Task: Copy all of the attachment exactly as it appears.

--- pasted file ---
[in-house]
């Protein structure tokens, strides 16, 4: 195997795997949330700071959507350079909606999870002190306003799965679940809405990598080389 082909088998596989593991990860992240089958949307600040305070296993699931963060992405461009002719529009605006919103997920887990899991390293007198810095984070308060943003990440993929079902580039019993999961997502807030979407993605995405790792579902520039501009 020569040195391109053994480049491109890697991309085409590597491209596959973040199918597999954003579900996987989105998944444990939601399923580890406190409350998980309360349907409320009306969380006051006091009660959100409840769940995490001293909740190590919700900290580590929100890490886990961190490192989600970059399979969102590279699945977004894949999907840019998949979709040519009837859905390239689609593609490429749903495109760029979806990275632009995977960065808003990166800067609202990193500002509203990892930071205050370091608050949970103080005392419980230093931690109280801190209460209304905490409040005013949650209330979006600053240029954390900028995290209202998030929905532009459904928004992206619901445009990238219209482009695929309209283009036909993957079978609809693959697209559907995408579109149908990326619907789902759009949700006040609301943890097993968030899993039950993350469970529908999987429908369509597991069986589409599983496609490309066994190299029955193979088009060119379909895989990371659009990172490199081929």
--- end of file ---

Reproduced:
[in-house]
């Protein structure tokens, strides 16, 4: 195997795997949330700071959507350079909606999870002190306003799965679940809405990598080389 082909088998596989593991990860992240089958949307600040305070296993699931963060992405461009002719529009605006919103997920887990899991390293007198810095984070308060943003990440993929079902580039019993999961997502807030979407993605995405790792579902520039501009 020569040195391109053994480049491109890697991309085409590597491209596959973040199918597999954003579900996987989105998944444990939601399923580890406190409350998980309360349907409320009306969380006051006091009660959100409840769940995490001293909740190590919700900290580590929100890490886990961190490192989600970059399979969102590279699945977004894949999907840019998949979709040519009837859905390239689609593609490429749903495109760029979806990275632009995977960065808003990166800067609202990193500002509203990892930071205050370091608050949970103080005392419980230093931690109280801190209460209304905490409040005013949650209330979006600053240029954390900028995290209202998030929905532009459904928004992206619901445009990238219209482009695929309209283009036909993957079978609809693959697209559907995408579109149908990326619907789902759009949700006040609301943890097993968030899993039950993350469970529908999987429908369509597991069986589409599983496609490309066994190299029955193979088009060119379909895989990371659009990172490199081929």